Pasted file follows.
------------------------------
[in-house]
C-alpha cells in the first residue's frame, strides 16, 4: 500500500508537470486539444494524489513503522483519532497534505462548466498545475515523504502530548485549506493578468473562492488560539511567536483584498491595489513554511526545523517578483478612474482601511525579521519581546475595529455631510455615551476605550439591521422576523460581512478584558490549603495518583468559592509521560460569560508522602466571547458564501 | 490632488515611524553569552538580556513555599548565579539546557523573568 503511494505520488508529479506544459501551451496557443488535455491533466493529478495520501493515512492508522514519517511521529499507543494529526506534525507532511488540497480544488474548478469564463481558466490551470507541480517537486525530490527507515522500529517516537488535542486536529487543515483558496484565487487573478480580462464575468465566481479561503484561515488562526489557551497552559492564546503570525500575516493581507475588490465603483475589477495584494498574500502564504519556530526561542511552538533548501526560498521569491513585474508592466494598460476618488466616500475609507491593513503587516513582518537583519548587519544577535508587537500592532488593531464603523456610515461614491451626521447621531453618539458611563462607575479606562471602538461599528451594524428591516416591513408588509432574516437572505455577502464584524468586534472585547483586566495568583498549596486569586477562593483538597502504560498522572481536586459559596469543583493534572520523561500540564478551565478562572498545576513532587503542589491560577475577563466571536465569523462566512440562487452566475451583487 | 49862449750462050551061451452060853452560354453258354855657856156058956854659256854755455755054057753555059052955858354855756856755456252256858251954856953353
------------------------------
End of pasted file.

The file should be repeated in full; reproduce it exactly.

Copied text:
[in-house]
C-alpha cells in the first residue's frame, strides 16, 4: 500500500508537470486539444494524489513503522483519532497534505462548466498545475515523504502530548485549506493578468473562492488560539511567536483584498491595489513554511526545523517578483478612474482601511525579521519581546475595529455631510455615551476605550439591521422576523460581512478584558490549603495518583468559592509521560460569560508522602466571547458564501 | 490632488515611524553569552538580556513555599548565579539546557523573568 503511494505520488508529479506544459501551451496557443488535455491533466493529478495520501493515512492508522514519517511521529499507543494529526506534525507532511488540497480544488474548478469564463481558466490551470507541480517537486525530490527507515522500529517516537488535542486536529487543515483558496484565487487573478480580462464575468465566481479561503484561515488562526489557551497552559492564546503570525500575516493581507475588490465603483475589477495584494498574500502564504519556530526561542511552538533548501526560498521569491513585474508592466494598460476618488466616500475609507491593513503587516513582518537583519548587519544577535508587537500592532488593531464603523456610515461614491451626521447621531453618539458611563462607575479606562471602538461599528451594524428591516416591513408588509432574516437572505455577502464584524468586534472585547483586566495568583498549596486569586477562593483538597502504560498522572481536586459559596469543583493534572520523561500540564478551565478562572498545576513532587503542589491560577475577563466571536465569523462566512440562487452566475451583487 | 49862449750462050551061451452060853452560354453258354855657856156058956854659256854755455755054057753555059052955858354855756856755456252256858251954856953353